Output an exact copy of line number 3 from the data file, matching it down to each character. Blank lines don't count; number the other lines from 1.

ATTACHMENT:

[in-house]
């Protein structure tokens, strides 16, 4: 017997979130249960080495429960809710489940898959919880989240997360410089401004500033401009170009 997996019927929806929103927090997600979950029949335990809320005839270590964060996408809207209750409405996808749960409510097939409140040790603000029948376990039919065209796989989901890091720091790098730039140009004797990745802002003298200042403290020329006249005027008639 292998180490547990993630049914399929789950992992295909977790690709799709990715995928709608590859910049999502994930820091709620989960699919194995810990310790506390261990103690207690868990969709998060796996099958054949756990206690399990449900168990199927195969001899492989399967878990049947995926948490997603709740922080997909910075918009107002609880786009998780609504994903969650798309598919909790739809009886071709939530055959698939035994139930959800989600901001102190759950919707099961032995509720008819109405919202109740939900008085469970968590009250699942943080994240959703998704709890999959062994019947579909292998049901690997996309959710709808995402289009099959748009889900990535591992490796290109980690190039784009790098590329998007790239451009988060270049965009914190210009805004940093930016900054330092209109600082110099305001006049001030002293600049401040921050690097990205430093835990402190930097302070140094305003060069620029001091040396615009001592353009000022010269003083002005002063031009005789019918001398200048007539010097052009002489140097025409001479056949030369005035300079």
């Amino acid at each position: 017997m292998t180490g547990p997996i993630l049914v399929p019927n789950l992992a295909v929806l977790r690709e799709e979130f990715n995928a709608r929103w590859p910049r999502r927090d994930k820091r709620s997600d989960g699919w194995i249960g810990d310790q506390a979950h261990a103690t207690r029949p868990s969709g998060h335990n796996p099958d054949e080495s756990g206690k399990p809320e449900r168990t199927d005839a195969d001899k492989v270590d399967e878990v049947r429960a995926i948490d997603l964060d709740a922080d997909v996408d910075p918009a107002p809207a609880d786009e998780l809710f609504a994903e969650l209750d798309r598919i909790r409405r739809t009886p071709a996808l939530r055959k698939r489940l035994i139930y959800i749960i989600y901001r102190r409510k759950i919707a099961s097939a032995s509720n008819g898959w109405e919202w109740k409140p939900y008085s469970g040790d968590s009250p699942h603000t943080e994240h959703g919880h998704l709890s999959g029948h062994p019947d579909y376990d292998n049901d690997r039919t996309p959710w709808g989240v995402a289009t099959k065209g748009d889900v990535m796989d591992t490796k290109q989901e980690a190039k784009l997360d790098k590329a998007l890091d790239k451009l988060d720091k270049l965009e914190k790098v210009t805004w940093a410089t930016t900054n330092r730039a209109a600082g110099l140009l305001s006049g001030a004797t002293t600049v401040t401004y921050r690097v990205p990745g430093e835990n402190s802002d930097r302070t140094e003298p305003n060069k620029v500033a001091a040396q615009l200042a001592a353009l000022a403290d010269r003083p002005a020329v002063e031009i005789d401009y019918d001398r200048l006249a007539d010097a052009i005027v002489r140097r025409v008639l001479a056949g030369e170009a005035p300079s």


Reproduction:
């Amino acid at each position: 017997m292998t180490g547990p997996i993630l049914v399929p019927n789950l992992a295909v929806l977790r690709e799709e979130f990715n995928a709608r929103w590859p910049r999502r927090d994930k820091r709620s997600d989960g699919w194995i249960g810990d310790q506390a979950h261990a103690t207690r029949p868990s969709g998060h335990n796996p099958d054949e080495s756990g206690k399990p809320e449900r168990t199927d005839a195969d001899k492989v270590d399967e878990v049947r429960a995926i948490d997603l964060d709740a922080d997909v996408d910075p918009a107002p809207a609880d786009e998780l809710f609504a994903e969650l209750d798309r598919i909790r409405r739809t009886p071709a996808l939530r055959k698939r489940l035994i139930y959800i749960i989600y901001r102190r409510k759950i919707a099961s097939a032995s509720n008819g898959w109405e919202w109740k409140p939900y008085s469970g040790d968590s009250p699942h603000t943080e994240h959703g919880h998704l709890s999959g029948h062994p019947d579909y376990d292998n049901d690997r039919t996309p959710w709808g989240v995402a289009t099959k065209g748009d889900v990535m796989d591992t490796k290109q989901e980690a190039k784009l997360d790098k590329a998007l890091d790239k451009l988060d720091k270049l965009e914190k790098v210009t805004w940093a410089t930016t900054n330092r730039a209109a600082g110099l140009l305001s006049g001030a004797t002293t600049v401040t401004y921050r690097v990205p990745g430093e835990n402190s802002d930097r302070t140094e003298p305003n060069k620029v500033a001091a040396q615009l200042a001592a353009l000022a403290d010269r003083p002005a020329v002063e031009i005789d401009y019918d001398r200048l006249a007539d010097a052009i005027v002489r140097r025409v008639l001479a056949g030369e170009a005035p300079s």